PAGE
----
Why do we sing these songs?

Scripture commands the Church to sing “psalms and hymns and spiritual songs” (Col. 3:16) together as one of our acts of worship. These different kinds of music reflect songs that come directly from Scripture (Psalms), as well as new songs written by the Church that reflect the truth of God and the gospel of Jesus Christ. We also sing classic hymns that connect us to the generations of God’s people who have gone before us and we sing modern songs in an attempt to be faithful to God who calls us to “sing a new song” (Psalm 33:3). This mix of old and new, of ancient and contemporary, shows not only what God has done in the past, but that He is alive and moving today. What is most important isn’t necessarily the style, but that in singing together we are proclaiming Christ’s excellencies as His people.

Why do we give tithes and offerings?

Giving God part of everything we earn or receive is an act of worship, trust, and faith. It is an act of worship because God calls us to give a tithe or 10% of our money back to Him because He has given us all that we have in the first place. An offering is anything given above and beyond 10%. “Every tithe of the land, whether of the seed of the land or of the fruit of the trees, is the Lord’s; it is holy to the Lord.” (Leviticus 27:30) All that we give back to God is holy to Him. It is an act of trust because God promises to bless us and take care of us when we give. “Bring the full tithe into the storehouse, that there may be food in my house. And thereby put me to the test, says the Lord of hosts, if I will not open the windows of heaven for you and pour down for you a blessing until there is no more need.” (Malachi 3:10) When we give to God, He promises that our needs will be met. It is an act of faith because as a Church we are called to be faithful to use the tithes and offerings that are brought in to further the Kingdom of God. God has faith in us to steward His tithes and offerings. It is also important to note that giving is not intended to be legalistic or as an act to bribe God. “Each one must give as he has decided in his heart, not reluctantly or under compulsion, for God loves a cheerful giver.” (2 Corinthians 9:7)

What is “Open Worship?”

Open Worship is a practice that has been a part of the Friends tradition for a very long time. It is essentially an opportunity to, “Let God speak.” As followers of Jesus Christ, we believe that He is risen and present among us, and that He has something to say to each one of us. Open Worship provides silence and spiritual communion so that we can, “Be still, and know that I am God” (Psalm 46:10). The silence also allows us to hear God’s “still small voice” (1 Kings 19:12). Because let’s be honest, there is a lot of noise in our culture today, and certain things get drowned out. Open Worship also allows for God to speak through someone else present. If God leads someone to share a word of encouragement, a testimony, or even a song they are invited to stand and speak out of the silence.

What is a benediction?

The benediction is a blessing spoken as the final word by a minister at the end of a worship gathering. It expresses our hope and confidence in God’s grace to His people that enables us to walk with Him through whatever we face in this life. The benedictions we use come from Scripture (e.g. Num. 6:24-26), are based on Scripture, or they are a prayer. They are not only a way of closing our services, but are a final word offered to the Church before heading back out into the world.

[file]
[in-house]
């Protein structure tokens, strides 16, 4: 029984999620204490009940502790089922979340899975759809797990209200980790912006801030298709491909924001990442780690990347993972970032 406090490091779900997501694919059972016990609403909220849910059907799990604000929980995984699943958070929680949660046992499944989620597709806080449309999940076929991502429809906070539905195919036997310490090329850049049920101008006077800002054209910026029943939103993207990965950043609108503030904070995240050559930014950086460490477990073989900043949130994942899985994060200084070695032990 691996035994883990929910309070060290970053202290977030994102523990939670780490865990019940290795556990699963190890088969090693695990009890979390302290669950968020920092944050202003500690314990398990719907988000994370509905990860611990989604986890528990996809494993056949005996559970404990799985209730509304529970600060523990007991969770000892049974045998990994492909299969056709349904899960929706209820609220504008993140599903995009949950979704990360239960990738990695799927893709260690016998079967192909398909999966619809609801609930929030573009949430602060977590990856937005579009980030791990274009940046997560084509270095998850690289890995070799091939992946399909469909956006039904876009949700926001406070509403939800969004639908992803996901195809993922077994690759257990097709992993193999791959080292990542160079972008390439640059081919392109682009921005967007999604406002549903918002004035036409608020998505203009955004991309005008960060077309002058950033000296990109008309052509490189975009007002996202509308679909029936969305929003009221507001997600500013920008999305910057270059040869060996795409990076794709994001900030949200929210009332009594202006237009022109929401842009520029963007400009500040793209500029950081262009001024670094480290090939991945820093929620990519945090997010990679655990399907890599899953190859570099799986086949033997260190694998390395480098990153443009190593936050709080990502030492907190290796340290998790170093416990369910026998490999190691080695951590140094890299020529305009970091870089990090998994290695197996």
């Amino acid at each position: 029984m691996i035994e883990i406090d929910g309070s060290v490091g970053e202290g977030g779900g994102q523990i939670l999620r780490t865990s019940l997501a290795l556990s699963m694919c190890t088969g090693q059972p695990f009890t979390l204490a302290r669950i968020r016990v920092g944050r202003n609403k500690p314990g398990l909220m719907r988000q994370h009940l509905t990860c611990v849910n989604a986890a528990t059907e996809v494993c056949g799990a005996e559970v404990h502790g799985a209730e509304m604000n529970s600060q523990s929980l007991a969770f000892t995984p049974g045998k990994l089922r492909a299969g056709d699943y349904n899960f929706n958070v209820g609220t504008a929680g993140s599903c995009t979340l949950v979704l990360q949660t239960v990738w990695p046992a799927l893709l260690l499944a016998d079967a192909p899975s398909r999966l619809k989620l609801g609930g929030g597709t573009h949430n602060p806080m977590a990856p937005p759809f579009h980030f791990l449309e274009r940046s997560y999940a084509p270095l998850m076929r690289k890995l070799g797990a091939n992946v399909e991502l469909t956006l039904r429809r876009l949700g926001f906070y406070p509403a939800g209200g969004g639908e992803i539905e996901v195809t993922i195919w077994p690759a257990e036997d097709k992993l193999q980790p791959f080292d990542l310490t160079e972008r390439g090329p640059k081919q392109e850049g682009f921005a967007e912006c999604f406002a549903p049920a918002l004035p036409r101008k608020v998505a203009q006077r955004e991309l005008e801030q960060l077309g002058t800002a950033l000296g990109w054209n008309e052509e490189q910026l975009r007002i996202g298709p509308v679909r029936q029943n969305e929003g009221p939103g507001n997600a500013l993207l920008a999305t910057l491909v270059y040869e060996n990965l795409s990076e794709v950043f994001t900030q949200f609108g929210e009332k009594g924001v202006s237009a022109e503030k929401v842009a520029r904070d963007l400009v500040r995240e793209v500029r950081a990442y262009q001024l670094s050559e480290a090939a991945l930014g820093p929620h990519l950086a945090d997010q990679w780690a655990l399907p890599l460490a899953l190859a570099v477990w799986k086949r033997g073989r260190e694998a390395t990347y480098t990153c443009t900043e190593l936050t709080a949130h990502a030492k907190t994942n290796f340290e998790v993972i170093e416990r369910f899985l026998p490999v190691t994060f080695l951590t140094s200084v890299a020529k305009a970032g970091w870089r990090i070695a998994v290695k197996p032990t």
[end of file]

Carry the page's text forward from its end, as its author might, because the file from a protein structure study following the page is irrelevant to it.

Why do we read Scripture out loud together?

As God’s people we are deeply reliant on Scripture, trusting that the Bible is the only infallible and inerrant means through which God speaks to us. Reading Scripture is not something we do out of duty or obligation, but something we do in delight, trusting that it is a means by which the Lord blesses, pursues, convicts, and draws us to Himself. To stand and read Scripture out loud together as the Church is to stand with God and proclaim his Word. In the New Testament churches, Paul exhorts Timothy to devote himself “to the public reading of Scripture, to exhortation, and to teaching (1 Timothy 4:13).”

Why do we greet one another during the service?

Historically in the Church, this activity was known as “passing the peace of Christ”. It was and still is an opportunity to greet one another with the peace of Christ, or in the peace of Christ. It is also a good reminder that we have gathered together for community and relationship as the Body of Christ, not for an insulated and isolated individual experience. This is a chance to serve someone else around you by welcoming them, encouraging them, or meeting them for the first time.

Why do we have a sermon?

A major part of our worship service is dedicated to listening to a sermon that the Pastor has prepared. Preaching is a Biblical mandate of telling others about the Good News of Jesus. “And he commanded us to preach to the people and to testify…” (Acts 10:42) We also preach the Word of God because, “All Scripture is breathed out by God and profitable for teaching, for reproof, for correction, and for training in righteousness, that the man of God may be complete, equipped for every good work.” (2 Timothy 3:16-17) Listening to the sermon is an opportunity to be filled with God’s Word and prepared for what He might call you to do.

What is intercessory prayer?

Today in our service we will be asking for prayer requests and praise reports from the congregation. We are doing this to follow Scripture when it says to, “pray for one another… The prayer of a righteous person has great power as it is working.” (James 5:16) Intercessory prayer is an opportunity for us to take the situations and needs of others to God on their behalf. Romans 12:15 says it this way, “Rejoice with those who rejoice, weep with those who weep.” This is a time to draw closer to one another and to God as we pray for each other